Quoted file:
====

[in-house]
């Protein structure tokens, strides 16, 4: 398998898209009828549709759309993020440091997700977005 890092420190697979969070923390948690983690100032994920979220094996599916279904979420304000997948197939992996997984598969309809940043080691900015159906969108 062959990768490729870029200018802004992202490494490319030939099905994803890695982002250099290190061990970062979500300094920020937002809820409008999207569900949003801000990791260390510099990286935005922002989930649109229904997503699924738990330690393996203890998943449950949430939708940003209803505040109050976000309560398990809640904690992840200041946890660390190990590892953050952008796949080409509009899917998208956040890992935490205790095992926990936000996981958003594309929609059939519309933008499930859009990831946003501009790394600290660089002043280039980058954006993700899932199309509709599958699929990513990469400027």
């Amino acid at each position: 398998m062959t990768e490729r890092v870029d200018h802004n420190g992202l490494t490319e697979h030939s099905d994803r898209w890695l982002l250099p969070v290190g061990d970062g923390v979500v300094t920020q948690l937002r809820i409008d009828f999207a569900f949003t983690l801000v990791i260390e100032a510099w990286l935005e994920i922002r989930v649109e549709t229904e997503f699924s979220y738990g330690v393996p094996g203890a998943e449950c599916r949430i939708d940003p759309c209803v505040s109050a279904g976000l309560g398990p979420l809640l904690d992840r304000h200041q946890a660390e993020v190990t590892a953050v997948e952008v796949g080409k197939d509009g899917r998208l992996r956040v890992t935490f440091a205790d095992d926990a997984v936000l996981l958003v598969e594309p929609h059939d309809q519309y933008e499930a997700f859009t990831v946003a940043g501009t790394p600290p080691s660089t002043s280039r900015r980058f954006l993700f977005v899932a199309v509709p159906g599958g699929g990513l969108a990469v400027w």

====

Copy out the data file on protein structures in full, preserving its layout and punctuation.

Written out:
[in-house]
């Protein structure tokens, strides 16, 4: 398998898209009828549709759309993020440091997700977005 890092420190697979969070923390948690983690100032994920979220094996599916279904979420304000997948197939992996997984598969309809940043080691900015159906969108 062959990768490729870029200018802004992202490494490319030939099905994803890695982002250099290190061990970062979500300094920020937002809820409008999207569900949003801000990791260390510099990286935005922002989930649109229904997503699924738990330690393996203890998943449950949430939708940003209803505040109050976000309560398990809640904690992840200041946890660390190990590892953050952008796949080409509009899917998208956040890992935490205790095992926990936000996981958003594309929609059939519309933008499930859009990831946003501009790394600290660089002043280039980058954006993700899932199309509709599958699929990513990469400027």
């Amino acid at each position: 398998m062959t990768e490729r890092v870029d200018h802004n420190g992202l490494t490319e697979h030939s099905d994803r898209w890695l982002l250099p969070v290190g061990d970062g923390v979500v300094t920020q948690l937002r809820i409008d009828f999207a569900f949003t983690l801000v990791i260390e100032a510099w990286l935005e994920i922002r989930v649109e549709t229904e997503f699924s979220y738990g330690v393996p094996g203890a998943e449950c599916r949430i939708d940003p759309c209803v505040s109050a279904g976000l309560g398990p979420l809640l904690d992840r304000h200041q946890a660390e993020v190990t590892a953050v997948e952008v796949g080409k197939d509009g899917r998208l992996r956040v890992t935490f440091a205790d095992d926990a997984v936000l996981l958003v598969e594309p929609h059939d309809q519309y933008e499930a997700f859009t990831v946003a940043g501009t790394p600290p080691s660089t002043s280039r900015r980058f954006l993700f977005v899932a199309v509709p159906g599958g699929g990513l969108a990469v400027w």